finishing touchesJuly 3, 2010: Trying it yet again! Outreach again this time. A group of us have been doing outreach in Chinatown and met some families all living in one apartment building who showed interest in a children’s class. After meeting a few times and sharing Anna’s presentation with the families (through a significant language barrier), we finally had a class of sorts, with 4-6 boys (I’d say about 5-8 years old). We played a lot more games than usual for us, and they loved it. in fact the class was mostly games, proportion-wise. all the same, we worked on memorizing “O God, guide me” and the quote on truthfulness. The prayers were amazing, as the older children stayed in quiet meditation for a full minute after the prayers were done–I’ve never seen that in all my time doing children’s classes. My co-teacher suggested it might have been due to their Buddhist background… in any case, it was astounding and MOST welcome, and we’ll encourage them to continue doing this for sure. They loved the story about the Boy Who Cried Wolf, and they seemed to grasp all the concepts well. overall, a great summer class after a very uneventful spring season.

january stories

So far during the month of January, our Chinatown class has gone through four lessons on the themes of truthfulness, steadfastness, humility, and preferring others before oneself. We started off at the beginning of January (the 2nd) with a special three-hour class, which we hoped would be attended by a large number of families so that we could start off with a bang—of course, things don’t always go the way we would hope. Class size has fluctuated between three to five children each week, and due to how busy some of the families are, we’ve also run into some punctuality problems. So far, though, we’ve managed to get most of the children to memorize at least one prayer—”O God, Guide Me”—and are working on having them memorize the second one suggested in Book 3—the one that goes “I am earthly, make me heavenly”. We got together as a teaching team and discussed curriculum; the plan is to finish the lessons from Book 3, and then continue by introducing the lessons of the Furutan curriculum, given in the books Baha’i Education for Children.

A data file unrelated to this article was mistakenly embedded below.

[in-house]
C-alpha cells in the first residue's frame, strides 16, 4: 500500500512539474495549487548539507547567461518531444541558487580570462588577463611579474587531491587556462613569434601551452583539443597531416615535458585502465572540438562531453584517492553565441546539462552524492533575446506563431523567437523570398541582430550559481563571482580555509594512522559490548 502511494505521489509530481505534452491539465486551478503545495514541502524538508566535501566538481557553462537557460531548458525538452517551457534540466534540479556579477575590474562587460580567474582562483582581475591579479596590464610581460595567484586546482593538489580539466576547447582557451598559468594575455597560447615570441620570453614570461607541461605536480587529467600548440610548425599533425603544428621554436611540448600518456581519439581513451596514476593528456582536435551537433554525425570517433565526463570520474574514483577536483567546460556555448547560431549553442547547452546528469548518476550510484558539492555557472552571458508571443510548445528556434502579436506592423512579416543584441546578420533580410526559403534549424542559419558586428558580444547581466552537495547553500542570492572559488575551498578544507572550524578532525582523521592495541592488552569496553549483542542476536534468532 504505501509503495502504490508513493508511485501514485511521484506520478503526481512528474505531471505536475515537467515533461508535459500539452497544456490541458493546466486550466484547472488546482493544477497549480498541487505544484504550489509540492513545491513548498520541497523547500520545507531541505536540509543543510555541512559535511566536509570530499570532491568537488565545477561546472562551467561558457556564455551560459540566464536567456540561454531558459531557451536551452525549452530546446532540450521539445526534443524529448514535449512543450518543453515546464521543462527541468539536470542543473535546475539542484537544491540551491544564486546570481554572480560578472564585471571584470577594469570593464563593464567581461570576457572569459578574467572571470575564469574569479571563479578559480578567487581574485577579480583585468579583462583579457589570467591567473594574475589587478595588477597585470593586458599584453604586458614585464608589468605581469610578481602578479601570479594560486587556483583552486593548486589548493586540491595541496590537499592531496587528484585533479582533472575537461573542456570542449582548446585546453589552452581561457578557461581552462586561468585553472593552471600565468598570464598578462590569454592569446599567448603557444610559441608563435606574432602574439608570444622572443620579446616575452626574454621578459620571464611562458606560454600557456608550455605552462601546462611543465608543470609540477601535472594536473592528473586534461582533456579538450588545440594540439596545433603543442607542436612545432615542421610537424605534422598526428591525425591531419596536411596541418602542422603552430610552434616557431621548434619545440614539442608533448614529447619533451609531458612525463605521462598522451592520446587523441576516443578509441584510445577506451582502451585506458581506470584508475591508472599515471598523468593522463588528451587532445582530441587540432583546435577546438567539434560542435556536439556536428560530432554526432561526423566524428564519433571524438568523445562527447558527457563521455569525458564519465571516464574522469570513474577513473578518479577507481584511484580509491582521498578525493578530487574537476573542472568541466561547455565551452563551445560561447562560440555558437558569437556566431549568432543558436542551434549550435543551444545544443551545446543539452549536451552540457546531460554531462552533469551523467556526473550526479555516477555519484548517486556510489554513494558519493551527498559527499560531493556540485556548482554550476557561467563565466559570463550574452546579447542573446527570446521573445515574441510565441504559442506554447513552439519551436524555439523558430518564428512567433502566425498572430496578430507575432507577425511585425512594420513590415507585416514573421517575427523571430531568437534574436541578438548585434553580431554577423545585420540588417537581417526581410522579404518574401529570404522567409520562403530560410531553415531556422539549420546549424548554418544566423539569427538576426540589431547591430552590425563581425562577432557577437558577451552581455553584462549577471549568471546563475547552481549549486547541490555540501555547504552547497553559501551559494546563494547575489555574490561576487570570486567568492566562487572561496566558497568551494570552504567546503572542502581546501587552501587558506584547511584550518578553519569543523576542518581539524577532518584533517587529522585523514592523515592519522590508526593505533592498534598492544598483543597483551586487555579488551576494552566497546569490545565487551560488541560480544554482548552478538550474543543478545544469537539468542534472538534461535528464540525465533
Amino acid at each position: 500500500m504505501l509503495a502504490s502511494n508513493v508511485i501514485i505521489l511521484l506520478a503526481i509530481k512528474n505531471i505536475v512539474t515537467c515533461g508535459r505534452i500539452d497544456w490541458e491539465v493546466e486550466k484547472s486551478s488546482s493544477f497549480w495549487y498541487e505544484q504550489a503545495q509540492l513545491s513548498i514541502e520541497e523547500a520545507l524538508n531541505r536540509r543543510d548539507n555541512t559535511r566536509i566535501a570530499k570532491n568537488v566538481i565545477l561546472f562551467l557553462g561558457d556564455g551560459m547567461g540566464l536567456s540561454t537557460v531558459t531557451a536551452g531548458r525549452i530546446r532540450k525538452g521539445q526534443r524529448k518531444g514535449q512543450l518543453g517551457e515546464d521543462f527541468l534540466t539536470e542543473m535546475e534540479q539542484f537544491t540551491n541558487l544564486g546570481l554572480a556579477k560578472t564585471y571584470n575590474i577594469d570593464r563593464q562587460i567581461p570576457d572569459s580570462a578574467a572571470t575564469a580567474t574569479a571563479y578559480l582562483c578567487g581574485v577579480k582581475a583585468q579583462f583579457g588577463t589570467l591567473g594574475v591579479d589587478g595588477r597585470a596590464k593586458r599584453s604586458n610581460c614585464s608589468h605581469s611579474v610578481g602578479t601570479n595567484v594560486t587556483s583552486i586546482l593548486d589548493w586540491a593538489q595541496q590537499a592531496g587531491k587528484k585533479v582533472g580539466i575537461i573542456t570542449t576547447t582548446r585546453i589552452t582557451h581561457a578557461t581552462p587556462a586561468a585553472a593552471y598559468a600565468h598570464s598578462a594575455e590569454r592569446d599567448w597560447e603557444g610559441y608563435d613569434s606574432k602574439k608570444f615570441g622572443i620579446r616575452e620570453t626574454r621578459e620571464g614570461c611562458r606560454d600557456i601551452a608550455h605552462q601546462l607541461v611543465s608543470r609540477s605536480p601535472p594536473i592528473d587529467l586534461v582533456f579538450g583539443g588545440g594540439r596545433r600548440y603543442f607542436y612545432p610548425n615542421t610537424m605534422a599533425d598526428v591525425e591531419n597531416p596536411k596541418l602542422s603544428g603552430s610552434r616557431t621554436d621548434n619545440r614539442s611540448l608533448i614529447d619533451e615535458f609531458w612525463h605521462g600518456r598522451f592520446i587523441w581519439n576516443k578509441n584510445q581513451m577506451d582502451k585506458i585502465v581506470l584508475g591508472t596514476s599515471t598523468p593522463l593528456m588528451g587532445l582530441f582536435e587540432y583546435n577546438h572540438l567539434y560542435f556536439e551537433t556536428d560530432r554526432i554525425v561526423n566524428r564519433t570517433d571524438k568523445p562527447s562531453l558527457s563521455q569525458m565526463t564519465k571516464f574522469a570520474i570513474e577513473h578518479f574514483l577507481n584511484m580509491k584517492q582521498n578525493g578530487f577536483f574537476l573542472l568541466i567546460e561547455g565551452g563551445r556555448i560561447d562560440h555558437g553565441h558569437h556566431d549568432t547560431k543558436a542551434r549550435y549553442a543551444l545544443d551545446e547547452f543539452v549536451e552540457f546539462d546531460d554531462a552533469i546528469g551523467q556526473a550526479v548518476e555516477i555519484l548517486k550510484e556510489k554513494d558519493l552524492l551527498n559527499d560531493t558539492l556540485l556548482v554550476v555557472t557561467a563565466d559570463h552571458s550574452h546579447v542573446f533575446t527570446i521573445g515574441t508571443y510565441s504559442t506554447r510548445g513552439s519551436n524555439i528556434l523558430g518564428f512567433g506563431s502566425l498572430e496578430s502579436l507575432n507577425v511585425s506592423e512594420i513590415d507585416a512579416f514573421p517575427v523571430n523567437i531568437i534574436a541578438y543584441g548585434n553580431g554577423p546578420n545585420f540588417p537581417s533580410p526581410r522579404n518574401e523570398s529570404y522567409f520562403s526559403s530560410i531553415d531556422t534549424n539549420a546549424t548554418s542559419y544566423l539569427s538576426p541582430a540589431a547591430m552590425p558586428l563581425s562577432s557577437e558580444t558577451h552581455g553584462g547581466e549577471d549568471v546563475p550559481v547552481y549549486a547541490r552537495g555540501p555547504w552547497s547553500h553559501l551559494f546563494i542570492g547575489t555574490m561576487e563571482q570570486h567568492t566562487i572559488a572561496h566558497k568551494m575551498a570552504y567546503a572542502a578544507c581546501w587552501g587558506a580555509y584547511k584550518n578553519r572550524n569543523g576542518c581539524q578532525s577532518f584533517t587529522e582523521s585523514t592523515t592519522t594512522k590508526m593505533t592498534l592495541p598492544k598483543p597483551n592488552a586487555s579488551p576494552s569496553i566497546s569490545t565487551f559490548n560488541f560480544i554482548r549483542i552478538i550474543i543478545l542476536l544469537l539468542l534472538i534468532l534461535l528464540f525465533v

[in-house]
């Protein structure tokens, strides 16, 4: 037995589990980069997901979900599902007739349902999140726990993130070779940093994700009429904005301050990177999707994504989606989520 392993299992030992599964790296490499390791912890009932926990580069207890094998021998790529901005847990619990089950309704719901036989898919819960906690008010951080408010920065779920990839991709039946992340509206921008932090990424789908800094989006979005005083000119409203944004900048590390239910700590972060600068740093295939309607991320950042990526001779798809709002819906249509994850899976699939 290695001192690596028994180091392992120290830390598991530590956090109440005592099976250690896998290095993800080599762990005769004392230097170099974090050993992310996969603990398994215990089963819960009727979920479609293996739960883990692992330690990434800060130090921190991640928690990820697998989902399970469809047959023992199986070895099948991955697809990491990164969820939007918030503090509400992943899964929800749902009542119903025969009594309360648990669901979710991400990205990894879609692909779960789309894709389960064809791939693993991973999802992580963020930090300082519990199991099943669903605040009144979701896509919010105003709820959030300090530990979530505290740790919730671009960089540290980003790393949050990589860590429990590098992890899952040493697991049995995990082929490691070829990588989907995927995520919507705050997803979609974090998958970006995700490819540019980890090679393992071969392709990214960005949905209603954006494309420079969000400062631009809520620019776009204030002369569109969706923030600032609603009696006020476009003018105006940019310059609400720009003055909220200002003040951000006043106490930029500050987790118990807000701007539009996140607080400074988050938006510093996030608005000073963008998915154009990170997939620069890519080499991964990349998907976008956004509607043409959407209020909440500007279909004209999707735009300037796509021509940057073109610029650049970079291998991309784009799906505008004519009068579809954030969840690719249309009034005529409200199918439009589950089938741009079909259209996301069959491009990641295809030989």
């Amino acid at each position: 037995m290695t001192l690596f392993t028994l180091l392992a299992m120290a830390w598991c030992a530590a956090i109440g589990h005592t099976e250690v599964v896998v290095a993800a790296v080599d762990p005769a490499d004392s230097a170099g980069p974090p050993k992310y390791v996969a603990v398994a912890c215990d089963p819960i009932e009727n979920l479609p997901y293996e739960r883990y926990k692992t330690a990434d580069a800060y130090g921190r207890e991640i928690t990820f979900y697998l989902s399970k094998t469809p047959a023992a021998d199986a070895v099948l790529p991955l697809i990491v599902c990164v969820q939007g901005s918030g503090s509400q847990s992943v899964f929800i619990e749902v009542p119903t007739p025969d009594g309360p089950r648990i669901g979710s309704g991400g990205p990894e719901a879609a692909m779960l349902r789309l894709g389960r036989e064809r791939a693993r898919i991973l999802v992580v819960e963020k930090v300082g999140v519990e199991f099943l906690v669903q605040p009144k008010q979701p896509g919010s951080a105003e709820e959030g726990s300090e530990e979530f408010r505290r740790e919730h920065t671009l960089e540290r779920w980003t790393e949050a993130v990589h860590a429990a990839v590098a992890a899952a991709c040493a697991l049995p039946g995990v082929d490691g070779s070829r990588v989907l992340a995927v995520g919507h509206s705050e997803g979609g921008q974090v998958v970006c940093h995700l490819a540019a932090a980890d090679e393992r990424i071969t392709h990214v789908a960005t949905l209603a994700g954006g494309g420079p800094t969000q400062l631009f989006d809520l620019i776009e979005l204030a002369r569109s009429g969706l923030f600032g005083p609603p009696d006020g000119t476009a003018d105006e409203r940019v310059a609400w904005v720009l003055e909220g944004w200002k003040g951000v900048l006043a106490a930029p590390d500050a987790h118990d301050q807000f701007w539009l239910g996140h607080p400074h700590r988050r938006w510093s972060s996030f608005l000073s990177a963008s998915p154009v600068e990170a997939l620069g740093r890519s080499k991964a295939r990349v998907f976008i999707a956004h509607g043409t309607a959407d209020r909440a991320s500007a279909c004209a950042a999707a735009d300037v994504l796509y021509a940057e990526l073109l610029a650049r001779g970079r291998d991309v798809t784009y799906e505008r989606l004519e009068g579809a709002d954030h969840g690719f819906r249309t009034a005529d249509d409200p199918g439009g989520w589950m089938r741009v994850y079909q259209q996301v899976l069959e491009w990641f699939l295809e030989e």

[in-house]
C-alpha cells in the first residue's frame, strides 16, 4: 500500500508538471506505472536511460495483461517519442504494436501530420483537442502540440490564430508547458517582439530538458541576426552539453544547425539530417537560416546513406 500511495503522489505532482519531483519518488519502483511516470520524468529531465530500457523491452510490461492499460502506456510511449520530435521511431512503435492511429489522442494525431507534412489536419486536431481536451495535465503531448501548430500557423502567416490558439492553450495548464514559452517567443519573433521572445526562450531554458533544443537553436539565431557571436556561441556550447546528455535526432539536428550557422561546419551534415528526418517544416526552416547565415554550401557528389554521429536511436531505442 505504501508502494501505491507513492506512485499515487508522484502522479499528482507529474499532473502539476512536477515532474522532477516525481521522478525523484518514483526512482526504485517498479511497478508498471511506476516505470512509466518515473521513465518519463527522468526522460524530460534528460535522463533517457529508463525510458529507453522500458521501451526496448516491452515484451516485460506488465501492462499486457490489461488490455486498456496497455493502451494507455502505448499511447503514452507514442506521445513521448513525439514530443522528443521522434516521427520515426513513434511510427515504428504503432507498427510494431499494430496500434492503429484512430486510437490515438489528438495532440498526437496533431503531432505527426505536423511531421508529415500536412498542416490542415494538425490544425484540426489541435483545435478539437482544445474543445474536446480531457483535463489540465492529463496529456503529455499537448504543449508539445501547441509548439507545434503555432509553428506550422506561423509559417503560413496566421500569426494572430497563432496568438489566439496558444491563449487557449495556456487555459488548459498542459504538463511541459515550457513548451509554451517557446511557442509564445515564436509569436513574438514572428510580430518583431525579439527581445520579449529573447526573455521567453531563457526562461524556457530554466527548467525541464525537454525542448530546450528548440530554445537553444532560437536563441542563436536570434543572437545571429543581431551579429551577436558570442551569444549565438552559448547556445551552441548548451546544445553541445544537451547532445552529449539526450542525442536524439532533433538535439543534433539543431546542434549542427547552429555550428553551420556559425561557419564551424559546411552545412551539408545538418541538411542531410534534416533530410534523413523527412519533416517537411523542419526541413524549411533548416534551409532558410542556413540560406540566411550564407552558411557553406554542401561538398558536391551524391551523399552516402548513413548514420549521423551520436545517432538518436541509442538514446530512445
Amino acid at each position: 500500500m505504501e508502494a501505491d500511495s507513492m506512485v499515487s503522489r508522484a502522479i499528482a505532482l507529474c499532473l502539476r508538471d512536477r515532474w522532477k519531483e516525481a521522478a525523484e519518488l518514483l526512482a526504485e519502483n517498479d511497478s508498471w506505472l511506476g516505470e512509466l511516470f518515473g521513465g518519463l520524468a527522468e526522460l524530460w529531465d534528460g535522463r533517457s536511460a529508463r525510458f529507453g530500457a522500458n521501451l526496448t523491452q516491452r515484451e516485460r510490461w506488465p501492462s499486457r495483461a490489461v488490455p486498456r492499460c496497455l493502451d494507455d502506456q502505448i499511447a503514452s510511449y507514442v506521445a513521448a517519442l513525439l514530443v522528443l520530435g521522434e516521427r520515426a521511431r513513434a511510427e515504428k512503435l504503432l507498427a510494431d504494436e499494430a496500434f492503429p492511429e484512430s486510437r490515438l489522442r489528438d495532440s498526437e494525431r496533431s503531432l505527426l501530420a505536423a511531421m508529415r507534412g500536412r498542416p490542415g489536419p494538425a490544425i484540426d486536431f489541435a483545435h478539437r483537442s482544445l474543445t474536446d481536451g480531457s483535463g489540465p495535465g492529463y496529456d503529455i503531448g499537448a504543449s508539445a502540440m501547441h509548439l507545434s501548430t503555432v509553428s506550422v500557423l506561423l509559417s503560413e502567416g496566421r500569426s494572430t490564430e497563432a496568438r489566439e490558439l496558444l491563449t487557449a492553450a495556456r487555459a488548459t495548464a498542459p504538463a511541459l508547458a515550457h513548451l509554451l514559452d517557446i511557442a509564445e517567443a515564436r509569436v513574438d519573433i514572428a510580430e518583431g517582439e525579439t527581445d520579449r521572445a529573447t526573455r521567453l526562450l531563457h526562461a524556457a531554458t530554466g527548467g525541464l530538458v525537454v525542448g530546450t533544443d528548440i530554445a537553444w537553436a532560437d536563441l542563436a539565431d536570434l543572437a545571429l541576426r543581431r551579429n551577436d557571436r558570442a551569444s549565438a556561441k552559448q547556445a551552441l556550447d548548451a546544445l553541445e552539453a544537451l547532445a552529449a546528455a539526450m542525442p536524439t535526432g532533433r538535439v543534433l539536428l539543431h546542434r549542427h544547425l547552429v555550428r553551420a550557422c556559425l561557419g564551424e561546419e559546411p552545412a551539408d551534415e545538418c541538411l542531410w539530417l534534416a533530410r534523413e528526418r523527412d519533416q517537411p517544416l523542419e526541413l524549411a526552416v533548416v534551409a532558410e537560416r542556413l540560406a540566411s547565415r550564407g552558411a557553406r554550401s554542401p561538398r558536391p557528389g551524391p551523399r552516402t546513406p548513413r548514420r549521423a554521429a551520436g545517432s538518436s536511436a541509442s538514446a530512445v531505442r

The three-hour class went remarkably well; I haven’t tried to go that long with a class in a while, and was pleasantly refreshed to see that we had enough material to keep the children engaged, having fun and learning through the whole time. After praying and singing a few of our favourite songs, we plunged straight into memorizing the well-known Baha’i quote, “Truthfulness is the foundation of all human virtues”. We tried explaining it in terms of the foundation of a building; I’m not sure whether the analogy helped them or confused them. I keep wondering about how good their command of English is, since most of them have only lived in Canada for a year, and I seem to end up explaining a lot of the words. Perhaps that’s actually normal for kids of their age (~6-7 years), and I’ve been coddled by only having gifted children to teach in the past. Well, whatever. This makes for great teaching experience.  The second half of the class, after a healthy snack, consisted of putting together a house out of wooden stir-sticks—illustrating how virtues can be a “foundation” for human spiritual life—and a dramatic presentation of the day’s story, which was a retelling of the Boy Who Cried Wolf. It was actually my first time successfully “doing” drama with the kids in a children’s class; we did it by eschewing a script and instead giving the children their roles and lines verbally, with extensive narration by one of the teachers. We had two children playing the mother and father, and one playing the titular character. The children took their cues from the narrator, acting out whatever the story said. The whole thing worked out well, I had my directorial debut, and they got a real kick from acting out the story.